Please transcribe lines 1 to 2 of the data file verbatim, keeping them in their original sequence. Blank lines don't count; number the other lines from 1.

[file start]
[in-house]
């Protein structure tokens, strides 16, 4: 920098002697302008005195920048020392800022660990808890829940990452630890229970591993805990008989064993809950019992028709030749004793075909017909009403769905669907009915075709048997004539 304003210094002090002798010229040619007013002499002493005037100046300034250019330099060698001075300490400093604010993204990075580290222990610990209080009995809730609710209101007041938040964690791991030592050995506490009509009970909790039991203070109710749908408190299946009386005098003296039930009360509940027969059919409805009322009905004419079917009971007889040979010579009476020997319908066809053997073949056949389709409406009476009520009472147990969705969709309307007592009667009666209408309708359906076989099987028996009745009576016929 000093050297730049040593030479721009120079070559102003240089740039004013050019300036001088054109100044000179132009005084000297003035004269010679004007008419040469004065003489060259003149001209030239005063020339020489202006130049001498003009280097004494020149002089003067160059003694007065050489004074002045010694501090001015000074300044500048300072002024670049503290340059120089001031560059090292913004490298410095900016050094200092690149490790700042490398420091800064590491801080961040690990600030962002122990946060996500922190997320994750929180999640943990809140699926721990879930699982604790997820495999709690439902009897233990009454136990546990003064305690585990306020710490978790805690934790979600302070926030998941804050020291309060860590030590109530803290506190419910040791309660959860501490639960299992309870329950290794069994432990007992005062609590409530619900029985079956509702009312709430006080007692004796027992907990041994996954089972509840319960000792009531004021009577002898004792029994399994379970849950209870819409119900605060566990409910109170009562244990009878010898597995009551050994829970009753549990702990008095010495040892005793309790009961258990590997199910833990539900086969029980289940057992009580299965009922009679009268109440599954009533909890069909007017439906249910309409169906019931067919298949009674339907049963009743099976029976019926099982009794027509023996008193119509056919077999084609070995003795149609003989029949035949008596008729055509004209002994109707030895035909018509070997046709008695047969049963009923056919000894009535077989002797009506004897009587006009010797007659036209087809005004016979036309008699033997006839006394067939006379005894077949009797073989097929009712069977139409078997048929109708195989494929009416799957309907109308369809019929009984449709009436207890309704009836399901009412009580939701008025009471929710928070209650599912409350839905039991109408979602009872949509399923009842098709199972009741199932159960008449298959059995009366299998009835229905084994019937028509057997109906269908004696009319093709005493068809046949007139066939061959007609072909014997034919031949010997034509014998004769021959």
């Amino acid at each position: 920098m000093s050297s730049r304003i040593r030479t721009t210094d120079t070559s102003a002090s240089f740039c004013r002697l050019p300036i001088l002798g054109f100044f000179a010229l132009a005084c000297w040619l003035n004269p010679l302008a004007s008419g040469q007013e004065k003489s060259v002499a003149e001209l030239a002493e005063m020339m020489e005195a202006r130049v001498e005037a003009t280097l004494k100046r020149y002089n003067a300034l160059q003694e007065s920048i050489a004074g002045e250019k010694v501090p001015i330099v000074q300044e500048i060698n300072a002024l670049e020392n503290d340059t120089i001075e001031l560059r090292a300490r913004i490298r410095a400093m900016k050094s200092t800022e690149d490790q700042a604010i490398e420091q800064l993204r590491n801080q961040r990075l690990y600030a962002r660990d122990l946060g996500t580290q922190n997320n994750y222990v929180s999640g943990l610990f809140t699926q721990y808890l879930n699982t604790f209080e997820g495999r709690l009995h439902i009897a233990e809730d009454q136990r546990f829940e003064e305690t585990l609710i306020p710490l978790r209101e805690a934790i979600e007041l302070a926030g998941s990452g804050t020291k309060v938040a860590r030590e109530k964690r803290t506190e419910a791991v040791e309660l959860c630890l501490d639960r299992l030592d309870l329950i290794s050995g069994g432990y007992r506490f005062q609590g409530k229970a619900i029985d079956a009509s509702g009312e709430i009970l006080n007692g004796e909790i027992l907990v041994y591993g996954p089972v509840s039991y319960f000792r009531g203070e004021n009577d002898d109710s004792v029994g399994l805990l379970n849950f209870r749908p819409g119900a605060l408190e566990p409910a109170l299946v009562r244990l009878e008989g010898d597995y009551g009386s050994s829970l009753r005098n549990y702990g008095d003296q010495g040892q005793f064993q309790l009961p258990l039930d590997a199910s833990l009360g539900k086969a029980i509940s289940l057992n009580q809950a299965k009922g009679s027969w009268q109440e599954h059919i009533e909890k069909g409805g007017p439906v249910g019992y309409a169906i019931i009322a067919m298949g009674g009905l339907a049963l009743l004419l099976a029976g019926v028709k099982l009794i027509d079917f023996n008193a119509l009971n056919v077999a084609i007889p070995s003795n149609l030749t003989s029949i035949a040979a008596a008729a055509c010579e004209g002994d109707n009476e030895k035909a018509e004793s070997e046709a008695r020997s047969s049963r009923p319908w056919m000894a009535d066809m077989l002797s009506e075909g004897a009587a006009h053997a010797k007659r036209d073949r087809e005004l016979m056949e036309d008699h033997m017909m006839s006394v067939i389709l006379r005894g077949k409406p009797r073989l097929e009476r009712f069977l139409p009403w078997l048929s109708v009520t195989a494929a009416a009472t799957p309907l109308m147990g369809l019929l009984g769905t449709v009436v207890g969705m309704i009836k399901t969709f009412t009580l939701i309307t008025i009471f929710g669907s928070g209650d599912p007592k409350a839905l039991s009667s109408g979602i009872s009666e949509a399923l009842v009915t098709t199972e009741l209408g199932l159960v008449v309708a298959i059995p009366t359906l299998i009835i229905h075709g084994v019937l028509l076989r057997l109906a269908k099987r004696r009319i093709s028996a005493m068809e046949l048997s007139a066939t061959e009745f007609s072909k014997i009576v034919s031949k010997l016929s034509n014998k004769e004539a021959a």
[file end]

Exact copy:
[in-house]
């Protein structure tokens, strides 16, 4: 920098002697302008005195920048020392800022660990808890829940990452630890229970591993805990008989064993809950019992028709030749004793075909017909009403769905669907009915075709048997004539 304003210094002090002798010229040619007013002499002493005037100046300034250019330099060698001075300490400093604010993204990075580290222990610990209080009995809730609710209101007041938040964690791991030592050995506490009509009970909790039991203070109710749908408190299946009386005098003296039930009360509940027969059919409805009322009905004419079917009971007889040979010579009476020997319908066809053997073949056949389709409406009476009520009472147990969705969709309307007592009667009666209408309708359906076989099987028996009745009576016929 000093050297730049040593030479721009120079070559102003240089740039004013050019300036001088054109100044000179132009005084000297003035004269010679004007008419040469004065003489060259003149001209030239005063020339020489202006130049001498003009280097004494020149002089003067160059003694007065050489004074002045010694501090001015000074300044500048300072002024670049503290340059120089001031560059090292913004490298410095900016050094200092690149490790700042490398420091800064590491801080961040690990600030962002122990946060996500922190997320994750929180999640943990809140699926721990879930699982604790997820495999709690439902009897233990009454136990546990003064305690585990306020710490978790805690934790979600302070926030998941804050020291309060860590030590109530803290506190419910040791309660959860501490639960299992309870329950290794069994432990007992005062609590409530619900029985079956509702009312709430006080007692004796027992907990041994996954089972509840319960000792009531004021009577002898004792029994399994379970849950209870819409119900605060566990409910109170009562244990009878010898597995009551050994829970009753549990702990008095010495040892005793309790009961258990590997199910833990539900086969029980289940057992009580299965009922009679009268109440599954009533909890069909007017439906249910309409169906019931067919298949009674339907049963009743099976029976019926099982009794027509023996008193119509056919077999084609070995003795149609003989029949035949008596008729055509004209002994109707030895035909018509070997046709008695047969049963009923056919000894009535077989002797009506004897009587006009010797007659036209087809005004016979036309008699033997006839006394067939006379005894077949009797073989097929009712069977139409078997048929109708195989494929009416799957309907109308369809019929009984449709009436207890309704009836399901009412009580939701008025009471929710928070209650599912409350839905039991109408979602009872949509399923009842098709199972009741199932159960008449298959059995009366299998009835229905084994019937028509057997109906269908004696009319093709005493068809046949007139066939061959007609072909014997034919031949010997034509014998004769021959």